Stitch-by-Stitch: Old fashioned skills in an automated world

There's one Terre Haute company that can't use automation...they rely on hand-made.

Posted: Oct 30, 2018 10:50 PM

TERRE HAUTE, Ind. (WTHI) - In a generation full of technology, it seems many of the old-fashioned skills have fallen by the wayside.

Sewing is a trade considered nearly obsolete.

An artistry lost in the era of outsourcing and computers.

But there's one Terre Haute company that can't use automation...they rely on hand-made.

Business is booming, but there simply aren't enough fingers to keep up, stitch-by-stitch.

Walking into the Glas-Col manufacturing plant may feel like a step back in time.

At the Terre Haute plant, dozens of workers hand-stitch custom heating mantles to be shipped worldwide.


It's an old skill that's still in great need here.

There's one big problem for the company...their workforce is aging.

Debbie Clark has been sewing for Glas-Col for 34-years.

Dixie King...for 32.

Both learned how to sew in high school and from family.

As more and more schools around the country drop home ec classes, many companies that rely on the vintage skills are hurting for workers.


Phyllis Bales supervises the second-floor sewers at Glas-Col.

"It's harder and harder to find people who know how to sew or know how to machine's kind of a dying thing," Bales told us.

She says business is growing so fast, they can't find hired hands to keep up with demand.

"We're trying any kind of avenue that we can to try to develop people's skills and to get them to stay," Bales said.

Dave Templeton is the president at Glas-Col.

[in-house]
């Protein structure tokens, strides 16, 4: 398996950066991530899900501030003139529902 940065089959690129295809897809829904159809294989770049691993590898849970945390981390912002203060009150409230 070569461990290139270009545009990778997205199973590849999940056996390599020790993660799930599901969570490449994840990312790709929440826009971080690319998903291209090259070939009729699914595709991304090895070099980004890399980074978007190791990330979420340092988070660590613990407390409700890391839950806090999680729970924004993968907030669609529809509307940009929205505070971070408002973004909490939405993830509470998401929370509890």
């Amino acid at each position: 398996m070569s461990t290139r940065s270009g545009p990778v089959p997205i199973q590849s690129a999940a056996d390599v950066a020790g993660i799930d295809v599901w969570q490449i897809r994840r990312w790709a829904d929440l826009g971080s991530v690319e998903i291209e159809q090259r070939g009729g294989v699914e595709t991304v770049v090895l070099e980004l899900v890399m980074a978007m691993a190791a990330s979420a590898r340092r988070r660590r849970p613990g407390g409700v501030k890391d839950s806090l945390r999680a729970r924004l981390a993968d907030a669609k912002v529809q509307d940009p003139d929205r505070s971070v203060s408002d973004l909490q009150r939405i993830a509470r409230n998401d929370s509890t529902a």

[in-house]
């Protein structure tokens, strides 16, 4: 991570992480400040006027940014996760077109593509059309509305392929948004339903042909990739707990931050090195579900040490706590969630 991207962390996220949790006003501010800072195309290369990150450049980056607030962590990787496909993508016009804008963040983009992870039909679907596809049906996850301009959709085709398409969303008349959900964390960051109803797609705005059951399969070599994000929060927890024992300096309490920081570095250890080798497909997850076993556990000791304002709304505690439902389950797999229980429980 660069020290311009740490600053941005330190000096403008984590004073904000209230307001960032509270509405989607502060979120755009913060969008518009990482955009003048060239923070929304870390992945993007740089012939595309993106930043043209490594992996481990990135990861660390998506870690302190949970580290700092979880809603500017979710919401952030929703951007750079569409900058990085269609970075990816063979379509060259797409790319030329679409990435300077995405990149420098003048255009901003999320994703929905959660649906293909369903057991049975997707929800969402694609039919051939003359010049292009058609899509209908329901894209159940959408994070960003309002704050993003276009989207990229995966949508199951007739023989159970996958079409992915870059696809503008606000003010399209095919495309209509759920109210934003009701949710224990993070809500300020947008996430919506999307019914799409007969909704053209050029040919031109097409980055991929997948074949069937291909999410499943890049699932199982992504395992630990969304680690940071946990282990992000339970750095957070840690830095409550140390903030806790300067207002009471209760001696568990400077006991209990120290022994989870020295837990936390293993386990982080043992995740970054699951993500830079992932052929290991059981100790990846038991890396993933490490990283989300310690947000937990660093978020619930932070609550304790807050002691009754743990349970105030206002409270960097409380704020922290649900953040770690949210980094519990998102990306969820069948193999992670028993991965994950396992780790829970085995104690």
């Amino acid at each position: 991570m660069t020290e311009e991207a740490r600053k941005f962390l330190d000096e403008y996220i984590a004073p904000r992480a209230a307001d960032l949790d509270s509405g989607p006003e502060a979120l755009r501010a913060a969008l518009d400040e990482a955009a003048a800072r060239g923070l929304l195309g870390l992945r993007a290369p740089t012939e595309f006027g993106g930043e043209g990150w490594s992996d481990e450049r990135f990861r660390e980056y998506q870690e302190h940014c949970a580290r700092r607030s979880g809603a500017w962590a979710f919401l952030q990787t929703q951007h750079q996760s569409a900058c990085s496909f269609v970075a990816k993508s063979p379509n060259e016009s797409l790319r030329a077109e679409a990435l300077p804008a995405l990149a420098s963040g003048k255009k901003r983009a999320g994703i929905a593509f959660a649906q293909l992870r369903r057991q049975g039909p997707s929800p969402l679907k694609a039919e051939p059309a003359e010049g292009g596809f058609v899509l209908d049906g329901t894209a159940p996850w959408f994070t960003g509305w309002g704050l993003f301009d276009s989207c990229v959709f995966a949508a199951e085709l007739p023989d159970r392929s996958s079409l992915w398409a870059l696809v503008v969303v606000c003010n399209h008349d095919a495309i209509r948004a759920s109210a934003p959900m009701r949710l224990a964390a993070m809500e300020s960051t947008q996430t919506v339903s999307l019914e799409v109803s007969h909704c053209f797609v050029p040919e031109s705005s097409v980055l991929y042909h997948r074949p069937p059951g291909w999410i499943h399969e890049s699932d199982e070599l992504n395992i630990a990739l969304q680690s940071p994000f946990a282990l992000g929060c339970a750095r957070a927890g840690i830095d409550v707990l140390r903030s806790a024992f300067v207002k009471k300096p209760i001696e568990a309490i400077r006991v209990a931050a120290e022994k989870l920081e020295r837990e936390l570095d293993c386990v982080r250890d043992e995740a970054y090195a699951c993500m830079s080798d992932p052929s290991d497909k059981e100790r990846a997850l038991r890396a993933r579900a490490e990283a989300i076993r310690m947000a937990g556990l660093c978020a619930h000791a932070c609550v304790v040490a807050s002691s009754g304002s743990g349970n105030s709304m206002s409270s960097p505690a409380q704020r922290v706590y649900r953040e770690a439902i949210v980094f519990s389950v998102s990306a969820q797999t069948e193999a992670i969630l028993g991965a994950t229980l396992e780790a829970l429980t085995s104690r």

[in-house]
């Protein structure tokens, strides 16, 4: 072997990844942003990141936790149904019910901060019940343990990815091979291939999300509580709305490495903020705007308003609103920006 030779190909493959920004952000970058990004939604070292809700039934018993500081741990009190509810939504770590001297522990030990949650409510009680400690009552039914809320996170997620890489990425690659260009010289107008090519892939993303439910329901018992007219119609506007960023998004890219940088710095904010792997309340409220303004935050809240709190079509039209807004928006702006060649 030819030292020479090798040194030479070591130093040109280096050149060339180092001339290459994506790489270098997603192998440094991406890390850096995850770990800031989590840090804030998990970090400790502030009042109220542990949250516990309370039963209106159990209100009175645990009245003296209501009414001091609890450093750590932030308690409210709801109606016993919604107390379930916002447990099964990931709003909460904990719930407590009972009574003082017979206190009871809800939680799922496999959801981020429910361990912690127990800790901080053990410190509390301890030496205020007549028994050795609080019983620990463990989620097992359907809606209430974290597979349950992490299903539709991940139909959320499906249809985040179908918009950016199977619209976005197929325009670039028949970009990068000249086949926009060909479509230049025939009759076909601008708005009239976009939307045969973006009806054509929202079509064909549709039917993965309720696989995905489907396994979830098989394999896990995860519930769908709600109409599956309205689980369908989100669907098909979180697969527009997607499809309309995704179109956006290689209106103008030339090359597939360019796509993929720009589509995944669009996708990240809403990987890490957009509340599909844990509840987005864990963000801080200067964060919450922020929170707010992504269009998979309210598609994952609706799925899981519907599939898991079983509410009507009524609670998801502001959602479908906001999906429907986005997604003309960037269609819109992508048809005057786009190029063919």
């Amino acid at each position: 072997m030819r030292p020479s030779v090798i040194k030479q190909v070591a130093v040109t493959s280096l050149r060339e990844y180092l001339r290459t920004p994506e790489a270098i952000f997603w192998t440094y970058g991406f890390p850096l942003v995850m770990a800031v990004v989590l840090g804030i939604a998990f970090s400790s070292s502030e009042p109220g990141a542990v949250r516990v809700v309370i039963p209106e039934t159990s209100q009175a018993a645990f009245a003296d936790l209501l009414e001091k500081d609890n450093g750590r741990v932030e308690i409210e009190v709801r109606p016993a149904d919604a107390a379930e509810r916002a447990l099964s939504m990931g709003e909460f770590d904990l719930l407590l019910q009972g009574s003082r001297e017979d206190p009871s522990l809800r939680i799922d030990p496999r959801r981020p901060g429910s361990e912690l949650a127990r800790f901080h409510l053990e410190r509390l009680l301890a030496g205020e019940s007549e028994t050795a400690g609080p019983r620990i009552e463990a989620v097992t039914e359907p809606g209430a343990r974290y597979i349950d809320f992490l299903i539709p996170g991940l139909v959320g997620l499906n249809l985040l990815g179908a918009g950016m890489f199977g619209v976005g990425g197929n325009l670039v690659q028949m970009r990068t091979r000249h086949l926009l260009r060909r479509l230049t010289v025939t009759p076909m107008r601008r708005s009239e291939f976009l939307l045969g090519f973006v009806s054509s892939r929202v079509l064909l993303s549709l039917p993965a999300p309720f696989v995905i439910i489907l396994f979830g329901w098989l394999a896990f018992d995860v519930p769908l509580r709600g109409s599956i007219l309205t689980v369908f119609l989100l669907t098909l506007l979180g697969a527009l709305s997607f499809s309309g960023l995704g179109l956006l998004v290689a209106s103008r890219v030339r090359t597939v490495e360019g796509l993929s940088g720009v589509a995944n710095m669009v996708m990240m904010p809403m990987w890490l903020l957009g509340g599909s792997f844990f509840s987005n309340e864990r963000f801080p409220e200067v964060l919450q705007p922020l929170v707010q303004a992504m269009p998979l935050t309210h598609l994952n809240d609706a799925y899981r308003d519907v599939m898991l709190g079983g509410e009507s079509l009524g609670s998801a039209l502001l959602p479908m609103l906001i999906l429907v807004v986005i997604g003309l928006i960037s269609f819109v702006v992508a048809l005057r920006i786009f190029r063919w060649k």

He told us they've been setting records in the last few years.

More and more pharmaceutical and industrial companies want these hand-made mantles from Terre Haute.

As society shifts to automation...his company is left searching for workers.

"It's just an area that isn't trained anymore in school," Templeton said.

At this company, a quarter of the workforce has been there 20 or more years.

10 of those workers for longer than three decades.

As these sewers reach retirement, it's getting harder to replace them.

"To teach someone to hand sew a product doesn't happen real quickly. It can be a couple of years before they're really proficient at some of the more complex items we make," Tempelton said.

Phyllis Bales has been doing her part at Glas-Col for 34 years.

She says they'll continue to change recruiting and training at the plant, trying to revive a dying skill set to keep up with the company's bottom line.

You'll find Glas-Col at 7th and Hulman in Terre Haute, celebrating nearly 80-years of business.

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